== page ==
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Medicine Science

Study Shows Dogs Can Sniff Out Lung Cancer 78

Posted by Soulskill
from the still-confused-by-pretending-to-throw-tennis-balls dept.
cylonlover writes "Last year, researchers developed a cancer-detecting electronic nose inspired by dogs' ability to sniff out different types of ovarian cancer. Now a new study has found that sniffer dogs' abilities extend to reliably detecting lung cancer. The researchers say the results of the study (abstract) confirm that there is a stable marker for lung cancer, which offers the possibility that a 'breath test' for the early detection of lung cancer could be developed."
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Study Shows Dogs Can Sniff Out Lung Cancer

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  • I can do that. (Score:2, Insightful)

    by trout007 (975317) on Friday August 19, 2011 @05:56PM (#37148596)

    If your breath smells like an ashtray I'm pretty sure you got cancer.

  • by NerveGas (168686) on Friday August 19, 2011 @06:04PM (#37148662)

    One of my dogs has, over the past six years, demonstrated an absolute 100% track record in sniffing out whether women are pregnant. He's never given a single false positive, or a false negative. It's not something I've trained, he does it on his own. And to make it even more impressive, at the point when he gave the earliest signal on one woman, we later found out (through the doctor's ultrasound and dates) that it was just three days after conception. As for cancer, they've been known to accurately sniff it out for years now.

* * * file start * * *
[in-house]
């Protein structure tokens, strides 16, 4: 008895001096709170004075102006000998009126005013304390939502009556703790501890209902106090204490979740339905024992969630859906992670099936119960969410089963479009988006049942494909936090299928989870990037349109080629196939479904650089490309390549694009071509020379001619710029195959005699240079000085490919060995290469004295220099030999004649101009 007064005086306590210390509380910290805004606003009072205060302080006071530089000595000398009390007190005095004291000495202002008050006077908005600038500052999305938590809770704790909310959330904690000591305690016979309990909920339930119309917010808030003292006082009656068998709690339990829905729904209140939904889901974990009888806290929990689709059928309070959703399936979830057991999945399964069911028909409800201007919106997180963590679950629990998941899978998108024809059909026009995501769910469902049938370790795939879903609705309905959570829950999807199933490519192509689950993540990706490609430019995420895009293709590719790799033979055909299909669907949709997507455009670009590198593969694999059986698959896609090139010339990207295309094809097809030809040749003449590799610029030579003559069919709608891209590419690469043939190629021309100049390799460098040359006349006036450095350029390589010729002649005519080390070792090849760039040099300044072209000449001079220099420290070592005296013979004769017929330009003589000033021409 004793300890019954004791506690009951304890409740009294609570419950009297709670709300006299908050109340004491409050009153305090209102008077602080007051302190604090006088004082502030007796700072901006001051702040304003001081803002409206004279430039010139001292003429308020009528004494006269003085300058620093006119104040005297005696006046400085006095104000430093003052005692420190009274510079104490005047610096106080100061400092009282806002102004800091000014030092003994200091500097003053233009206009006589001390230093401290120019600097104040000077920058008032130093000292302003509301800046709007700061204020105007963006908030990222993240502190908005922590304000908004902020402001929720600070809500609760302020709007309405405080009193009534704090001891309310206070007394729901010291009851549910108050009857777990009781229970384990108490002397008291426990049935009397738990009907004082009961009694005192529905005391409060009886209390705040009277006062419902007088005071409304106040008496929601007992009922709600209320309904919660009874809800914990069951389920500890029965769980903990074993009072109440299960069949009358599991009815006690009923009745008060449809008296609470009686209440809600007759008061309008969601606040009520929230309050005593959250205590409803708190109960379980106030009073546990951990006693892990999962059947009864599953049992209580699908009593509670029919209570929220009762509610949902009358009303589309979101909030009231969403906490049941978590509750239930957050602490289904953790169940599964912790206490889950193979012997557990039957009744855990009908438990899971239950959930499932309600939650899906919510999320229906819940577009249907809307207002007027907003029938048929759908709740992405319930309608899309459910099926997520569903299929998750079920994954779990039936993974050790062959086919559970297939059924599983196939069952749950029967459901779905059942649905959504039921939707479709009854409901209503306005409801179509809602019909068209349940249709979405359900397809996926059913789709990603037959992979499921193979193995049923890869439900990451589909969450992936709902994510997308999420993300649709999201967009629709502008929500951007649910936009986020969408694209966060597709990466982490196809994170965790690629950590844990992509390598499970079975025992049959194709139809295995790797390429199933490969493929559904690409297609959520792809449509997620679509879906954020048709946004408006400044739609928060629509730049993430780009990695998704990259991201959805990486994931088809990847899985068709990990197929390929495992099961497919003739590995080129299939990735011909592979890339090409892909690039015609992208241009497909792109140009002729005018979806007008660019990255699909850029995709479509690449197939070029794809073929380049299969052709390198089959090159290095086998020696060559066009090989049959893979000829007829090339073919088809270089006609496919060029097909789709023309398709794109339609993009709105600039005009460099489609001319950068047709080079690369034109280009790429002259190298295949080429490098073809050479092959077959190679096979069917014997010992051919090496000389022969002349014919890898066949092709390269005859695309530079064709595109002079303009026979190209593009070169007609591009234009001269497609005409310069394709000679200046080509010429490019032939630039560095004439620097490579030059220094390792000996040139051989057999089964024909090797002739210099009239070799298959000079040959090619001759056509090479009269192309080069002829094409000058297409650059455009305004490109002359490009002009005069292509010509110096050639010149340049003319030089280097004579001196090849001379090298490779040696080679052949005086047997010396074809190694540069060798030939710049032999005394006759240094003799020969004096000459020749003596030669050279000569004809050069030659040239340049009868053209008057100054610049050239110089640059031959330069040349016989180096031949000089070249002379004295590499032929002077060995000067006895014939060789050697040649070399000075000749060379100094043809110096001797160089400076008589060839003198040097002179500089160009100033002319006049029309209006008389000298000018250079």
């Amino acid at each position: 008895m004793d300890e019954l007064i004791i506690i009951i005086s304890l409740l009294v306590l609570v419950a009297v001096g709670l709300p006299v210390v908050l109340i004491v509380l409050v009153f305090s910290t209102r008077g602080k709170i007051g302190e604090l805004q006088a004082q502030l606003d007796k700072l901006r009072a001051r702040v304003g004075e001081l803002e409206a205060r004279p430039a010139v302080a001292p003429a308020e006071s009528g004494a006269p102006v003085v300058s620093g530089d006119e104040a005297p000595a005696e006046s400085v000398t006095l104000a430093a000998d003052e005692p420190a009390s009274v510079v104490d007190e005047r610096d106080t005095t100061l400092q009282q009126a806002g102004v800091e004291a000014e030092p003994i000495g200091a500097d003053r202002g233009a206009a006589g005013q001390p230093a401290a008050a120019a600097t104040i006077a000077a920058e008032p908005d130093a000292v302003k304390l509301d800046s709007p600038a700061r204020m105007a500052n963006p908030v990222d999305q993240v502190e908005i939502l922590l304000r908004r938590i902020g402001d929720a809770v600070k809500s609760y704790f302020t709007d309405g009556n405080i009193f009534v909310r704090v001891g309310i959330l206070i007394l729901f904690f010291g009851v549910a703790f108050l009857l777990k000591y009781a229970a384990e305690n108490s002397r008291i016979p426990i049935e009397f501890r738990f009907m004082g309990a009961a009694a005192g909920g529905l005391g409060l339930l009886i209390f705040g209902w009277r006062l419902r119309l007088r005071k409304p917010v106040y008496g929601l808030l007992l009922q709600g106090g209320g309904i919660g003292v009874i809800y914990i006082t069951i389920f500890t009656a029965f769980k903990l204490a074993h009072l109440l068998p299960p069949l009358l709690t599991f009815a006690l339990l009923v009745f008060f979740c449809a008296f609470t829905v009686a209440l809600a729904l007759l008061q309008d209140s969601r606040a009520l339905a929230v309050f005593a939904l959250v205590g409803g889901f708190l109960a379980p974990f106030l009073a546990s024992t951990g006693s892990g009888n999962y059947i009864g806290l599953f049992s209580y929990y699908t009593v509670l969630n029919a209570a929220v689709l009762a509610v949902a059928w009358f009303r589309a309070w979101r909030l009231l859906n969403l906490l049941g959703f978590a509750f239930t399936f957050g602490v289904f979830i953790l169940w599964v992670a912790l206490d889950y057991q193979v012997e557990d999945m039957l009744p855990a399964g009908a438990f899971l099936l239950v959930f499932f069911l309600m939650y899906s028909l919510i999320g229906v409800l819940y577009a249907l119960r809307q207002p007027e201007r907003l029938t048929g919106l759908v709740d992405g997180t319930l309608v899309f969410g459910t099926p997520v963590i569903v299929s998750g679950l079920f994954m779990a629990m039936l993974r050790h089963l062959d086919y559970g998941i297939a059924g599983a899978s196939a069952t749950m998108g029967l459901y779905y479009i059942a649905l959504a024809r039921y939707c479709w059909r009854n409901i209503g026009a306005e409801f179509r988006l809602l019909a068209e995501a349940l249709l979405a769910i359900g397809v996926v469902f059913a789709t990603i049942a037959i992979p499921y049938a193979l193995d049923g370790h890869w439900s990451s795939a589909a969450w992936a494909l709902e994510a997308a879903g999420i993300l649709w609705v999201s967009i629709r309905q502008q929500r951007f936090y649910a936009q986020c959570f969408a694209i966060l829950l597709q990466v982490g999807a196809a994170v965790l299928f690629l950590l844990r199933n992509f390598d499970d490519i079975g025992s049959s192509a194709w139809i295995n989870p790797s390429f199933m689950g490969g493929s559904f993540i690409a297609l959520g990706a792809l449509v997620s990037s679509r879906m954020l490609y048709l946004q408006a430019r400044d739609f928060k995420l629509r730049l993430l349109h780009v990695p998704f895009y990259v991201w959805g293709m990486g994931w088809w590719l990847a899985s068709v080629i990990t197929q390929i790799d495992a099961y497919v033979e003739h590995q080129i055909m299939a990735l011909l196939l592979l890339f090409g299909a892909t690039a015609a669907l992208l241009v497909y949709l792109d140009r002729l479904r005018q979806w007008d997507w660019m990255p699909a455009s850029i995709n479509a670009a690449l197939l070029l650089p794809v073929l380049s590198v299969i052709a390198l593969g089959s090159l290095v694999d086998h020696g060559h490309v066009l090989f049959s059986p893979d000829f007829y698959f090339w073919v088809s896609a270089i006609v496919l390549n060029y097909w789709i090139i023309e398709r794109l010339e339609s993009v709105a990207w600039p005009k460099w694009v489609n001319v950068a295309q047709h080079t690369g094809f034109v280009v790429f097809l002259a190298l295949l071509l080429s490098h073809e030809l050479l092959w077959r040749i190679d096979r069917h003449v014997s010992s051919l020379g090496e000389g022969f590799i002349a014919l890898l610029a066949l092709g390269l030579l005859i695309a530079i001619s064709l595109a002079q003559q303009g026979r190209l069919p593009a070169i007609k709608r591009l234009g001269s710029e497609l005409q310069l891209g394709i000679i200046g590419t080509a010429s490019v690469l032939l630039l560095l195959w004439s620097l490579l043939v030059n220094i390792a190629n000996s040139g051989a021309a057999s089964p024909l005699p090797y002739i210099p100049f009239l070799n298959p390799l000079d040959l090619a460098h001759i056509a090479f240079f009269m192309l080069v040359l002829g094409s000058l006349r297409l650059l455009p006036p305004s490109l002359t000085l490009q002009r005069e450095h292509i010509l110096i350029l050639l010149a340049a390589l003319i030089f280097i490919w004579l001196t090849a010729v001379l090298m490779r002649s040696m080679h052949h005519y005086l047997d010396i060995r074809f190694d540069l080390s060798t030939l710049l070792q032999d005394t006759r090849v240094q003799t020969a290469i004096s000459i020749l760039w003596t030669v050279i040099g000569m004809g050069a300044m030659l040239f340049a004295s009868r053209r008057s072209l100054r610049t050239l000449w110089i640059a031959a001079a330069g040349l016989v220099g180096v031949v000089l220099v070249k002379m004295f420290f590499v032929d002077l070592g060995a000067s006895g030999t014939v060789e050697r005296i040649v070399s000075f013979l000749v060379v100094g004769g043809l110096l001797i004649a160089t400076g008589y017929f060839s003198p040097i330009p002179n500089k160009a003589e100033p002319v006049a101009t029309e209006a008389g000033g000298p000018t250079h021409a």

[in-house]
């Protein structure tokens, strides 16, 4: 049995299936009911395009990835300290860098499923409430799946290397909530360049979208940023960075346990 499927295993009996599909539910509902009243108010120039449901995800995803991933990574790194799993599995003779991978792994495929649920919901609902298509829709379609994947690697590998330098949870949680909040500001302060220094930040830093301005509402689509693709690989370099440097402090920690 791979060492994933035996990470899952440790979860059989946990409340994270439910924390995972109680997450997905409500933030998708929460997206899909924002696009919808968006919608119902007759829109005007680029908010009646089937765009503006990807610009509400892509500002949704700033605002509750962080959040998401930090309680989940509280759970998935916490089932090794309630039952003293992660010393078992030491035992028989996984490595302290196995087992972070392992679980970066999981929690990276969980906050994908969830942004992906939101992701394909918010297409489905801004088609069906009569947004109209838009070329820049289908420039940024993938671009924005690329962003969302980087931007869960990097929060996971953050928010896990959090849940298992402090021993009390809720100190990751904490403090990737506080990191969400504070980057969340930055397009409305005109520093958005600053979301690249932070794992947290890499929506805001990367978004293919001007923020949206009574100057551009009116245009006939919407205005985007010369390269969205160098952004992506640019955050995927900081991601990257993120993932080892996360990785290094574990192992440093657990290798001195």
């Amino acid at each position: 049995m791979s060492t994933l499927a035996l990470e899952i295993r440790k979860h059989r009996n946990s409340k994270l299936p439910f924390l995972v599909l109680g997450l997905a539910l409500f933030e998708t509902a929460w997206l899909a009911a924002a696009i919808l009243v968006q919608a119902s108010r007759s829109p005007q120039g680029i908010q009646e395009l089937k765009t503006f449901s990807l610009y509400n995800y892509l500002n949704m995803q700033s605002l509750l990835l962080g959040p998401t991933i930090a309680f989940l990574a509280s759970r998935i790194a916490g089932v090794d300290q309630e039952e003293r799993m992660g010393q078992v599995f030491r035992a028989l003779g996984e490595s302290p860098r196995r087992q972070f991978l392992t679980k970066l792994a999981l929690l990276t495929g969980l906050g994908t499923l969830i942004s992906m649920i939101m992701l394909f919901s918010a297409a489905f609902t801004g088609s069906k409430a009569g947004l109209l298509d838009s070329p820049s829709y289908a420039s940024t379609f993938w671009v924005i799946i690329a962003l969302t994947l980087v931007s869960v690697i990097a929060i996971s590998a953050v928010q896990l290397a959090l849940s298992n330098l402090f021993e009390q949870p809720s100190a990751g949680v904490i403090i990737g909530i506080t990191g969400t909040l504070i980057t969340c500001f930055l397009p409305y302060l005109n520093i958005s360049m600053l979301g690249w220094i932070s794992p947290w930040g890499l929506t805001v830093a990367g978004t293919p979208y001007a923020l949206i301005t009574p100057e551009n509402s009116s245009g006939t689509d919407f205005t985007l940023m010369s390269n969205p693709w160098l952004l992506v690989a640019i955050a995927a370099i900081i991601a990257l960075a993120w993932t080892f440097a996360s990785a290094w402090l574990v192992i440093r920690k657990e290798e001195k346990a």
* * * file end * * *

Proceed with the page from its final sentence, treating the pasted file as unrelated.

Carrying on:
The canine nose is an amazing thing. But that's not the entire story, the amount of their brain that they dedicate to processing smell is huge compared to humans. In terms of the percentage of brain dedicated, they use something like 10-30 times more of their brain for smelling than we do. Smell is, quite literally, their primary sense, in the same way that sight is ours. The saying that "Dogs don't smell a cake, they smell each ingredient" is, quite literally, correct. In using dogs for scent detection, the biggest challenge is usually just our ability to isolate the desired scent to present to the dog, doing the rest is easy for the dog.

    The real oddity here is not that dogs have good noses... a ton of animals do. Humans are actually the oddity. There seems to be a negative correlation between intelligence and smelling ability, perhaps because having lots of rational thought takes enough brain space that smelling gets pushed aside. Whatever the reason, looking at primates, as you go up in intelligence, smelling ability goes downhill. We shouldn't be so amazed that dogs can do what they do, but saddened that we can't do the same.

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